Record keeping in the primary production industry

This fact sheet produced by the ATO sets out what records you need to keep for your daily business transactions if you are a primary producer.

 

What does a typical primary production record keeping system look like?

Income records

  • Use pre-numbered invoices. This helps keep track of all goods and services sold and monitor outstanding accounts.
  • Keep Recipient Created Tax Invoices (RCTIs) issued to you in a systematic manner ie by date order or in alphabetical order.
  • Regularly update and summarise income into a cash receipts book.
  • Maintain a filing system to keep track of paid and unpaid accounts.
  • Perform bank reconciliations between bank statements, invoices issued, RCTIs received and cash receipts book at least monthly.
  • Keep records of any elections or estimates made.
  • Expense records
  • Make payment of expenses by cheque or bank transfer. This helps keep track of allowable deductions.
  • Use separate bank accounts for business and personal use.
  • Use a petty cash system to keep track of minor cash expenses.
  • Record payments to contractors in a secondary record such as a cash payments book. You will need a valid tax invoice if the contractor is registered for goods and services tax (GST) and you wish to claim an input tax credit.
  • If a supplier (including a contractor) does not provide you with an Australian business number (ABN) you must withhold 46.5% from the payment. Otherwise you can ask for a Statement by a supplier (NAT 3346) and you should keep a copy for your records.
  • Maintain a filing system to keep track of paid and unpaid accounts.
  • Keep invoices and file in a systematic manner to keep track of paid and unpaid accounts.
  • Keep documentary evidence to substantiate business expenses. For example, you may need to show how you calculated the business use of your motor vehicle expenses by keeping a log book or other types of documentation depending upon what method you choose.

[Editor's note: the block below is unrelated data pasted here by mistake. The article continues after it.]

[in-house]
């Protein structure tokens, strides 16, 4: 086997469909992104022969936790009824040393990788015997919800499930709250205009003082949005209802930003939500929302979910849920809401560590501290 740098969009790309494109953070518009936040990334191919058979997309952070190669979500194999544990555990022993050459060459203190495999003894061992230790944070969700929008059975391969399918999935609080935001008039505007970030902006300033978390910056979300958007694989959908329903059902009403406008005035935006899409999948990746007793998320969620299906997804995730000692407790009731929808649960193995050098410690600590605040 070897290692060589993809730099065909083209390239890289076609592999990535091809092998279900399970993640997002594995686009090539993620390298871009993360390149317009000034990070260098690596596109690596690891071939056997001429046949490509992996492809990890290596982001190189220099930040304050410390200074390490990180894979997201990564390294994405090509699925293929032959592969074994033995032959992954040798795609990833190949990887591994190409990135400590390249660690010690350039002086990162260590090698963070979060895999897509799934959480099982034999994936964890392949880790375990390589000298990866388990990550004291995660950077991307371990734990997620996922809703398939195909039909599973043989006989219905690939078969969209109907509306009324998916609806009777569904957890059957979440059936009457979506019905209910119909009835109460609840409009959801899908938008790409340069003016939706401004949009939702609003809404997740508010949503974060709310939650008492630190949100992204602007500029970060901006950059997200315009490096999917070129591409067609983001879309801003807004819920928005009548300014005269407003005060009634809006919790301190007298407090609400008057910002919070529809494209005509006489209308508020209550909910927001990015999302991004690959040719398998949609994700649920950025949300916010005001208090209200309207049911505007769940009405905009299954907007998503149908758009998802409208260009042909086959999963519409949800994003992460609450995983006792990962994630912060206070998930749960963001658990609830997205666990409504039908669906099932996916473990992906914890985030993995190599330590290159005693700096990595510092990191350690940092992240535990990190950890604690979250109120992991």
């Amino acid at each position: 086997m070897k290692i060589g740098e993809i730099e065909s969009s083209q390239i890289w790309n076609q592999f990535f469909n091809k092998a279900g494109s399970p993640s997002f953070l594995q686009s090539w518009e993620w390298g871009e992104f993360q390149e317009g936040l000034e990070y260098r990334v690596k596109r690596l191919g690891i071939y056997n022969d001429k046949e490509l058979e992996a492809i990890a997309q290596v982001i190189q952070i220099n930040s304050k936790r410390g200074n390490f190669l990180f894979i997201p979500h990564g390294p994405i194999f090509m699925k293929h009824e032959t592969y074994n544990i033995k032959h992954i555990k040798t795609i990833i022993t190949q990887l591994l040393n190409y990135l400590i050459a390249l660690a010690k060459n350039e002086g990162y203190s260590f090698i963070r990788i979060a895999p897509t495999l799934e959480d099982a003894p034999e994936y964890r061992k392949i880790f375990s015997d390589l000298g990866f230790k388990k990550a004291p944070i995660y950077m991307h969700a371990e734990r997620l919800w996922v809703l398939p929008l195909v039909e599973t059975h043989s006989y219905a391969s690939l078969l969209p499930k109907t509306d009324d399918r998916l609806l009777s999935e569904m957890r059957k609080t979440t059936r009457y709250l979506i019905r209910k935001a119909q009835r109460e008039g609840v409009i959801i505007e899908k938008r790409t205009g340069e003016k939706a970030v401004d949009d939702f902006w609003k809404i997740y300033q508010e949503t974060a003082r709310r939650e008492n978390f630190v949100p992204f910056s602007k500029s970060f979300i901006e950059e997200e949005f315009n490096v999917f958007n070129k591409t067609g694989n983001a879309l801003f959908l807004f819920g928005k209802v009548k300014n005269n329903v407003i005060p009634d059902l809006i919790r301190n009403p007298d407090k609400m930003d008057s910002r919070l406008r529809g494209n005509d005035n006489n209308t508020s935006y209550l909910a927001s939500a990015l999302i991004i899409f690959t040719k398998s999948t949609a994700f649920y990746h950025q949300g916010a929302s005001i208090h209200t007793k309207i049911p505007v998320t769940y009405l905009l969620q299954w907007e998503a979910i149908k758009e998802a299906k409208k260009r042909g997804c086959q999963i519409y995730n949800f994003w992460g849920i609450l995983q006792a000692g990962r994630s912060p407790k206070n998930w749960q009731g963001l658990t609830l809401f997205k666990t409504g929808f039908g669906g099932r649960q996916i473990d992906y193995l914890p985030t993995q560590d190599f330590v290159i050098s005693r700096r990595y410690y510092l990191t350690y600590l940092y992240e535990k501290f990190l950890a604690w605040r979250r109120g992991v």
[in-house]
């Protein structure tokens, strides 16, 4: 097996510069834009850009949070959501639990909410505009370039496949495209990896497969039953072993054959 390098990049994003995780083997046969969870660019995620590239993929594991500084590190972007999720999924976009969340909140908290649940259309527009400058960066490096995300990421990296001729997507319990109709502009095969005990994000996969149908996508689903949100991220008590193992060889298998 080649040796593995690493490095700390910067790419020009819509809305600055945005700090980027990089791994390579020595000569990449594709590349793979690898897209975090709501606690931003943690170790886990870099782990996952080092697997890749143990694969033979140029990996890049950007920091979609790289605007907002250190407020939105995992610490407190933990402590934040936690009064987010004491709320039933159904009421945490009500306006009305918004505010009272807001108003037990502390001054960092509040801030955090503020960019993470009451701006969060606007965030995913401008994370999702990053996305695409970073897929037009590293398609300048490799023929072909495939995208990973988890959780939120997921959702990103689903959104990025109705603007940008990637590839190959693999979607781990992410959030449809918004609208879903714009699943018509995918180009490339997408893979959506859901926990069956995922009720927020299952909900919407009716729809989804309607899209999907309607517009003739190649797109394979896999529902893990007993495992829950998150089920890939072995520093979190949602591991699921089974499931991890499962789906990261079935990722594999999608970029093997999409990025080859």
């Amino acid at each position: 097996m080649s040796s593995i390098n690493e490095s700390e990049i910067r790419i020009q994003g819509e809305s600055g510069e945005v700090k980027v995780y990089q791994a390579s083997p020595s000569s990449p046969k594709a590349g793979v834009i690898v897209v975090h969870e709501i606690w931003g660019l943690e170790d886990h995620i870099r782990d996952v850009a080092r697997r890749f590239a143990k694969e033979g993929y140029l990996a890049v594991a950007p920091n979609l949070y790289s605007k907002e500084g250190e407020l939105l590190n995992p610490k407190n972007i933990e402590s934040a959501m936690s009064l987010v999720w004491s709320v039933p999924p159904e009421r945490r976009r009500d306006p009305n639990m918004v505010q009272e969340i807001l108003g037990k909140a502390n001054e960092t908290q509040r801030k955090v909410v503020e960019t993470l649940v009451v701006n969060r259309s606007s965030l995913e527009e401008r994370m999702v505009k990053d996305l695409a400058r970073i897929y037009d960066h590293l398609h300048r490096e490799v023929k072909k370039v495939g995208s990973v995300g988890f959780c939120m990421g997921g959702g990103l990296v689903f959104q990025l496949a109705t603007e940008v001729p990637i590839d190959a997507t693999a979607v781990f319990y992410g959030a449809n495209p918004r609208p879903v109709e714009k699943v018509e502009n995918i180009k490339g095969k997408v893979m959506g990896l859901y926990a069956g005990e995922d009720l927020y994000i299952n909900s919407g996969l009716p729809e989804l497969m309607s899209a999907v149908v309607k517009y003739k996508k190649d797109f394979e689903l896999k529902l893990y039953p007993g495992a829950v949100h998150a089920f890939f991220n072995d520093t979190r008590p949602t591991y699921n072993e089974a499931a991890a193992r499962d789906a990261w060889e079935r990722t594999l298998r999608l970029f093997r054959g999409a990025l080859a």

• Update and summarise expenditure into cash payments book using cheque butts and invoices regularly.
  • Perform bank reconciliations between payments, bank statements and cash payments book at least monthly.
  • Keep records of any elections or estimates made, for example, private use of business assets.
  • Employee records
  • Ensure a Tax file number declaration (NAT 3092) is completed for each employee when they commence employment. One copy is retained for your records and the other copy forwarded to the Tax Office.
  • Make payments of wages by cheque or bank transfer. This helps keep track of your wages expenses.
  • Record payments to employees in a wages book on a regular basis.
  • The wages book should include such details as
  1. name of employee           hours worked
  2. pay rate                            gross payment
  3. net payment                     amount withheld
  • Superannuation contributions paid.
  • For superannuation guarantee payment purposes, records need to show for each employee/contractor
  1. name of superannuation provider
  2. amount of superannuation paid and how you worked out that amount (also keep records of any information that helped you work out the amount of superannuation you paid – this may include advice from trustees of superannuation funds to which you’re making payments)
  3. dates when contributions were made, and
  4. if you ever incur a superannuation guarantee charge, you also have to keep records of the amount you paid and how you worked out that amount.

The records you have to keep may differ depending on whether or not you pay superannuation under an award. This may include reporting your superannuation payments on your employees’ payslips. For more information, visit fairwork.gov.au

 

  • For choice of superannuation fund purposes, you need to maintain records that show you have offered your eligible employees a choice of superannuation fund. These records include
  1. evidence that shows you provided the Standard choice form to all your eligible employees
  2. the written information your employees provide when they nominate a fund
  3. receipts or other documents issued by the fund showing you have made superannuation payments for your employee to their chosen fund
  4. confirmation that your fund meets the insurance requirements, and
  5. details of employees who do not have to be offered a choice of superannuation fund.
  • For fringe benefits tax purposes, records need to show

 

  1. the taxable value of each fringe benefit provided to each employee
  2. the method of allocating the taxable value of a fringe benefit provided to two or more employees for reportable fringe benefits purposes, and
  3. that 100% of the taxable value of the benefits (other than excluded fringe benefits) has been allocated to employees in their payment summaries.

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